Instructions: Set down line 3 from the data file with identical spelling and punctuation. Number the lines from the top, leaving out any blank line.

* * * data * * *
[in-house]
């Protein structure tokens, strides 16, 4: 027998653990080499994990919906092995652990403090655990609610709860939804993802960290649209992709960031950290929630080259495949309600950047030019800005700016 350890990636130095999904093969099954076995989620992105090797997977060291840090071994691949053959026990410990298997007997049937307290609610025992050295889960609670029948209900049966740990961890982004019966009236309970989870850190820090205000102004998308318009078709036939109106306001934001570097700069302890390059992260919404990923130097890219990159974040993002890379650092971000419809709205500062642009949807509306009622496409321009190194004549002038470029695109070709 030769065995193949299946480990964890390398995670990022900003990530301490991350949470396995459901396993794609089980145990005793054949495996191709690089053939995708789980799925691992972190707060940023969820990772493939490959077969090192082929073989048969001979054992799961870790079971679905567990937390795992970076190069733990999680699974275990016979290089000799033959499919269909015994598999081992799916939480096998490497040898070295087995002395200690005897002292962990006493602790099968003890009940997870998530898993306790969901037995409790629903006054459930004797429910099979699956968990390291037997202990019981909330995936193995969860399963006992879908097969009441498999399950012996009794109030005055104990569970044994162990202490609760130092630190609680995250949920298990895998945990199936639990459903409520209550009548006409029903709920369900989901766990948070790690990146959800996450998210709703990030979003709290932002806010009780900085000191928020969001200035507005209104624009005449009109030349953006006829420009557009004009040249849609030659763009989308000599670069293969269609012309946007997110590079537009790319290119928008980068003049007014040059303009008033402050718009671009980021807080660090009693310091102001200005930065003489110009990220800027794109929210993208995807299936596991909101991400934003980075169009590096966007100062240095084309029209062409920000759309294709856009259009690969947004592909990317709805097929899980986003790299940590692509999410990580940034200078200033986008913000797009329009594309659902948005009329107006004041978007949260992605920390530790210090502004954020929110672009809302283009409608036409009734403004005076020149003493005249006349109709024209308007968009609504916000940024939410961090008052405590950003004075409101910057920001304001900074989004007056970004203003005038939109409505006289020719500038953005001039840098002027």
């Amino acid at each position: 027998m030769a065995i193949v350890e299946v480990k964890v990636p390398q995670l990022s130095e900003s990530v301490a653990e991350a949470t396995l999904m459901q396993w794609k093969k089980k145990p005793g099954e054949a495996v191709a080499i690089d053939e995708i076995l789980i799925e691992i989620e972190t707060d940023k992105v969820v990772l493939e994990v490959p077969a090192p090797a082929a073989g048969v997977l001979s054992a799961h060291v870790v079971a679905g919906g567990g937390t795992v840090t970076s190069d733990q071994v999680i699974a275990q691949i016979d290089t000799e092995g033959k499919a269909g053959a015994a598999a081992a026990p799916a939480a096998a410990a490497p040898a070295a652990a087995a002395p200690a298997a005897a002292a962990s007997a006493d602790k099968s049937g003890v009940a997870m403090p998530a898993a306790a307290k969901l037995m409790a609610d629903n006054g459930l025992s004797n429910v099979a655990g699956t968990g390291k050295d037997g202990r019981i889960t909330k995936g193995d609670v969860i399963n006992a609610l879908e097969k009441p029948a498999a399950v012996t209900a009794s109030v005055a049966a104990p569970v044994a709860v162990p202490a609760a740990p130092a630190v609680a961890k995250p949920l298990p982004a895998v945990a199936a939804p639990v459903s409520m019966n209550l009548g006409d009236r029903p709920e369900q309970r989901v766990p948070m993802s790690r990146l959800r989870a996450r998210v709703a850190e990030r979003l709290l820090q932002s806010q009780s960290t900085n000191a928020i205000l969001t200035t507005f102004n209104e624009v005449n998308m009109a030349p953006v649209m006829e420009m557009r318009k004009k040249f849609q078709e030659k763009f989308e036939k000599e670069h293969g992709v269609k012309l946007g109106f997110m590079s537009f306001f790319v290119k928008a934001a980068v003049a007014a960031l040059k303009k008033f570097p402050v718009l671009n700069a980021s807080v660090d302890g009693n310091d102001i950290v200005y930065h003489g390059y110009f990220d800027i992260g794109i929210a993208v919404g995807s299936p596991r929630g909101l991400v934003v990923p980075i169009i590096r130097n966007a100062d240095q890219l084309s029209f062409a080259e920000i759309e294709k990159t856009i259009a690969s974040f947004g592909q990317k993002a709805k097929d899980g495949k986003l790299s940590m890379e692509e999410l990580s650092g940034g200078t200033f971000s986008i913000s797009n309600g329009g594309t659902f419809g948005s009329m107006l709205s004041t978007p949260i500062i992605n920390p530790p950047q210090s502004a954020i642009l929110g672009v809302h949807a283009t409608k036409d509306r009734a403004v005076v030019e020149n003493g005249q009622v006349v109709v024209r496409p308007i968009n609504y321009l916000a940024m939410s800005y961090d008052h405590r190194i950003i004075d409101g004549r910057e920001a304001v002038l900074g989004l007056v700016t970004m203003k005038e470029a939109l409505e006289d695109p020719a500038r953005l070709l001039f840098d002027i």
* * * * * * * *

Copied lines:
């Amino acid at each position: 027998m030769a065995i193949v350890e299946v480990k964890v990636p390398q995670l990022s130095e900003s990530v301490a653990e991350a949470t396995l999904m459901q396993w794609k093969k089980k145990p005793g099954e054949a495996v191709a080499i690089d053939e995708i076995l789980i799925e691992i989620e972190t707060d940023k992105v969820v990772l493939e994990v490959p077969a090192p090797a082929a073989g048969v997977l001979s054992a799961h060291v870790v079971a679905g919906g567990g937390t795992v840090t970076s190069d733990q071994v999680i699974a275990q691949i016979d290089t000799e092995g033959k499919a269909g053959a015994a598999a081992a026990p799916a939480a096998a410990a490497p040898a070295a652990a087995a002395p200690a298997a005897a002292a962990s007997a006493d602790k099968s049937g003890v009940a997870m403090p998530a898993a306790a307290k969901l037995m409790a609610d629903n006054g459930l025992s004797n429910v099979a655990g699956t968990g390291k050295d037997g202990r019981i889960t909330k995936g193995d609670v969860i399963n006992a609610l879908e097969k009441p029948a498999a399950v012996t209900a009794s109030v005055a049966a104990p569970v044994a709860v162990p202490a609760a740990p130092a630190v609680a961890k995250p949920l298990p982004a895998v945990a199936a939804p639990v459903s409520m019966n209550l009548g006409d009236r029903p709920e369900q309970r989901v766990p948070m993802s790690r990146l959800r989870a996450r998210v709703a850190e990030r979003l709290l820090q932002s806010q009780s960290t900085n000191a928020i205000l969001t200035t507005f102004n209104e624009v005449n998308m009109a030349p953006v649209m006829e420009m557009r318009k004009k040249f849609q078709e030659k763009f989308e036939k000599e670069h293969g992709v269609k012309l946007g109106f997110m590079s537009f306001f790319v290119k928008a934001a980068v003049a007014a960031l040059k303009k008033f570097p402050v718009l671009n700069a980021s807080v660090d302890g009693n310091d102001i950290v200005y930065h003489g390059y110009f990220d800027i992260g794109i929210a993208v919404g995807s299936p596991r929630g909101l991400v934003v990923p980075i169009i590096r130097n966007a100062d240095q890219l084309s029209f062409a080259e920000i759309e294709k990159t856009i259009a690969s974040f947004g592909q990317k993002a709805k097929d899980g495949k986003l790299s940590m890379e692509e999410l990580s650092g940034g200078t200033f971000s986008i913000s797009n309600g329009g594309t659902f419809g948005s009329m107006l709205s004041t978007p949260i500062i992605n920390p530790p950047q210090s502004a954020i642009l929110g672009v809302h949807a283009t409608k036409d509306r009734a403004v005076v030019e020149n003493g005249q009622v006349v109709v024209r496409p308007i968009n609504y321009l916000a940024m939410s800005y961090d008052h405590r190194i950003i004075d409101g004549r910057e920001a304001v002038l900074g989004l007056v700016t970004m203003k005038e470029a939109l409505e006289d695109p020719a500038r953005l070709l001039f840098d002027i």